An interesting thing that many people don’t know is that bulimia and pregnancy often go hand-in-hand more often than not – and it’s not always a bad thing. In fact, many physicians have noted that bulimic women tend to manage their condition better after they’ve become pregnant. The main reason for this is that bulimic women are often overwhelmed with concern for their baby’s wellbeing, and they also face less societal pressure to be thin since pregnant women are always beautiful – no matter their size.
There is also evidence that bulimia and pregnancy have opposite effects on the brain when it comes to mood and appetite. Pregnant women develop hormones that bulimic women often lack, which helps regulate appetite and mood. This often allows them to return to their pre-bulimic eating habits.
Women who have dealt with bulimia before they become pregnant have a statistical advantage during the pregnancy itself. They seem to have a better chance of stopping their bingeing and purging behaviors for the duration of the pregnancy. However, bulimia and pregnancy have different time restrictions. Bulimia takes months or years to subdue and conquer while pregnancy has a pretty strict time limit. Pregnancy is a high-risk time for women with bulimia, as they are at risk for postpartum depression and a severe return to their bulimic patterns of behavior after delivery. Bulimia and pregnancy might work together for a while, but it is an unstable kind of harmony, and it doesn’t even resemble a recovery.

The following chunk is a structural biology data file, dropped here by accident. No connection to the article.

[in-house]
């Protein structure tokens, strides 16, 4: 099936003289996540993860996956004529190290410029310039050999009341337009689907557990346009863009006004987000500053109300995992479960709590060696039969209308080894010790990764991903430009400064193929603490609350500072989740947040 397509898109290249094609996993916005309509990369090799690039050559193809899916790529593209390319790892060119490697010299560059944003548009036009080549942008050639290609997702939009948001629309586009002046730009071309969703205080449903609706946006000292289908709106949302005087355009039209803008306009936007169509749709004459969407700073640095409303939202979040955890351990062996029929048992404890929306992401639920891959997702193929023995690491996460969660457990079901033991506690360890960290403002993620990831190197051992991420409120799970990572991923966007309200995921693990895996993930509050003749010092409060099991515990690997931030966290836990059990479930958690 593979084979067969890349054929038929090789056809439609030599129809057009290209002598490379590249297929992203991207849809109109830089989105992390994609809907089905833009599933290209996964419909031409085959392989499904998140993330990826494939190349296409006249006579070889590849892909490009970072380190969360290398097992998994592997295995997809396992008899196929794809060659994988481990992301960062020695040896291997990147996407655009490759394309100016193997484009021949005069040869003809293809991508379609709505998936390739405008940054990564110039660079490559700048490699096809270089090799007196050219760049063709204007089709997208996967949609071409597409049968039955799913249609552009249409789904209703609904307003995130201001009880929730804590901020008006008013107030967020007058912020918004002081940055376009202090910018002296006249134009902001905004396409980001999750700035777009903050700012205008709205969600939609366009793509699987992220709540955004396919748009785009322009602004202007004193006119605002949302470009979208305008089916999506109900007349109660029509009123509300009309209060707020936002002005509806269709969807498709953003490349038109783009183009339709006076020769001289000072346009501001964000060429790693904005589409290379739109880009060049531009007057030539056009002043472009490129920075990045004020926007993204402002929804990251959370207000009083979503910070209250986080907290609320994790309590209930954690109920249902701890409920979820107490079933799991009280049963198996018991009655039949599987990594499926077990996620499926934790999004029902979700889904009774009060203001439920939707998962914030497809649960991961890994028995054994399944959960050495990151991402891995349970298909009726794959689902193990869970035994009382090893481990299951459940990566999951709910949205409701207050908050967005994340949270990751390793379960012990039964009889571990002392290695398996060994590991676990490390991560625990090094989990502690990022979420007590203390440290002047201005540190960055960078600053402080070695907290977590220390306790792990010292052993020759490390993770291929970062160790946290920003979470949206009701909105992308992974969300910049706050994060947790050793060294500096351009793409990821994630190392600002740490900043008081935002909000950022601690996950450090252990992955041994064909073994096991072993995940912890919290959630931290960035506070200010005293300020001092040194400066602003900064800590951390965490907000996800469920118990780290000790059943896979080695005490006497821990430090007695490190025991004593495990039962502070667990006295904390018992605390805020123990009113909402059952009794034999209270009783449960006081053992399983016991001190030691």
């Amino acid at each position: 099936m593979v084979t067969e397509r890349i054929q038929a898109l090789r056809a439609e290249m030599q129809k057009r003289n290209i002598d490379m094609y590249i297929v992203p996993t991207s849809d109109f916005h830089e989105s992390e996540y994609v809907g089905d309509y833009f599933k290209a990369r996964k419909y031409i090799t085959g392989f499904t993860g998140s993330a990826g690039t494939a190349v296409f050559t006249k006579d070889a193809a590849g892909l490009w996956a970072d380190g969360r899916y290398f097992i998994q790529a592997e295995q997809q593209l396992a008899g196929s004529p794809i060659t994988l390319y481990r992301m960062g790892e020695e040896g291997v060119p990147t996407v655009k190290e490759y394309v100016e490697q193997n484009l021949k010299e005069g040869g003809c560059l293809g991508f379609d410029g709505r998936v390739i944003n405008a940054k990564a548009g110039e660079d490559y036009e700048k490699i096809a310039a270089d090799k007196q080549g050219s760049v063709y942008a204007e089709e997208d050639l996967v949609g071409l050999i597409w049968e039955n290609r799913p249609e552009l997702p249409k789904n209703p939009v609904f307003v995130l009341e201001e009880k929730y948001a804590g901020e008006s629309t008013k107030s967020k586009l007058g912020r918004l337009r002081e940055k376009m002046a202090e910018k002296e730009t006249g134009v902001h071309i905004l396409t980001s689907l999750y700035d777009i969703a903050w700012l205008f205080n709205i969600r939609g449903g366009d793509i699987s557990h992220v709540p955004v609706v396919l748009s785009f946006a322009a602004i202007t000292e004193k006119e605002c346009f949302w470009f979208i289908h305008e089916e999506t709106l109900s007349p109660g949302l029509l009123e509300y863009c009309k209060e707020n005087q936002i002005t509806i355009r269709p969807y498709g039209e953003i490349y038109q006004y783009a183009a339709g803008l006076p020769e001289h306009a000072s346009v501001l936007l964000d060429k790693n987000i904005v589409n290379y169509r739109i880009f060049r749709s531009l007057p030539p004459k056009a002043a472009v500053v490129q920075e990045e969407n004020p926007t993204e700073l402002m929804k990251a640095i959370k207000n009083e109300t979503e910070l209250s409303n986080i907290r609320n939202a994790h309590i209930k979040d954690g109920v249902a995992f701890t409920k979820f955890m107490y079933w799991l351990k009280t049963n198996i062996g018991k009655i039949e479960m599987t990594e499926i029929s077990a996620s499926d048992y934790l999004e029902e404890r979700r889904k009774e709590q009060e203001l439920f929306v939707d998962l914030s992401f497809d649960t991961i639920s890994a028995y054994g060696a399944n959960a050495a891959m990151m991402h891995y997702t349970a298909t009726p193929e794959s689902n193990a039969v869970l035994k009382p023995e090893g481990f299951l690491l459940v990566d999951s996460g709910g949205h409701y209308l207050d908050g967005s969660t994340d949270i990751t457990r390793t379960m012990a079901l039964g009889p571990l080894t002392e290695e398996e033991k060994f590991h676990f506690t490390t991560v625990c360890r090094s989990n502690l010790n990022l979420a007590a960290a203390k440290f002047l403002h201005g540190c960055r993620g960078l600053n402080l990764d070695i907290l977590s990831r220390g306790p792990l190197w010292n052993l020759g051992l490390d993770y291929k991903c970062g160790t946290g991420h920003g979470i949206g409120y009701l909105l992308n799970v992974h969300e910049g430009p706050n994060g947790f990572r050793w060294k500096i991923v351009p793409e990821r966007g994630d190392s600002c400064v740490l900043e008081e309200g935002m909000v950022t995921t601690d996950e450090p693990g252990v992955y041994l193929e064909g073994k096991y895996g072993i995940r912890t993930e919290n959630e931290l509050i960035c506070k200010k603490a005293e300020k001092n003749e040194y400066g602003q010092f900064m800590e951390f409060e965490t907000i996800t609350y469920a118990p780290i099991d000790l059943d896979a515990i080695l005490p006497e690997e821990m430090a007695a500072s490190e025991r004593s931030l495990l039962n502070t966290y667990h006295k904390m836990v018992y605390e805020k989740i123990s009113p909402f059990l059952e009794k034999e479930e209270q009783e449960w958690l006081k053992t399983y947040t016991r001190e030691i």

Bulimia and pregnancy are a dangerous combination. Bulimia robs the body of important nutrients that a fetus needs. Pregnancy makes women more vulnerable to malnutrition and the dangers of bulimia. Pregnant women who regularly binge and purge put themselves and their babies in danger.
Bulimia and pregnancy are delicate situations for both the mother and child. If you or someone you know is expecting and suffering from bulimia, it’s important to seek help from a doctor or medical professional as soon as possible. They will often employ severe counseling and observation methods to ensure that the bulimic behavior is stopped and the causes of it are addressed. However, bulimia and pregnancy can also create or reinforce a cycle of guilt and shame that worsens the condition. When pregnant women engage in bulimic behaviors, they are fully aware that they may be harming their baby, but they are unable to help themselves. This can cause an intense self-loathing that only reinforces and empowers bulimic behavior.
Bulimia and pregnancy can sometimes exist together in an unstable harmony. Pregnancy can drive normally bulimic women into temporary remission. However, if a woman actively bingeing and purging while pregnant, the consequences for both mother and child can be tragic. If you are pregnant and bulimic, or know someone who is, be extra careful and observant to ensure that both the mother and child remain healthy.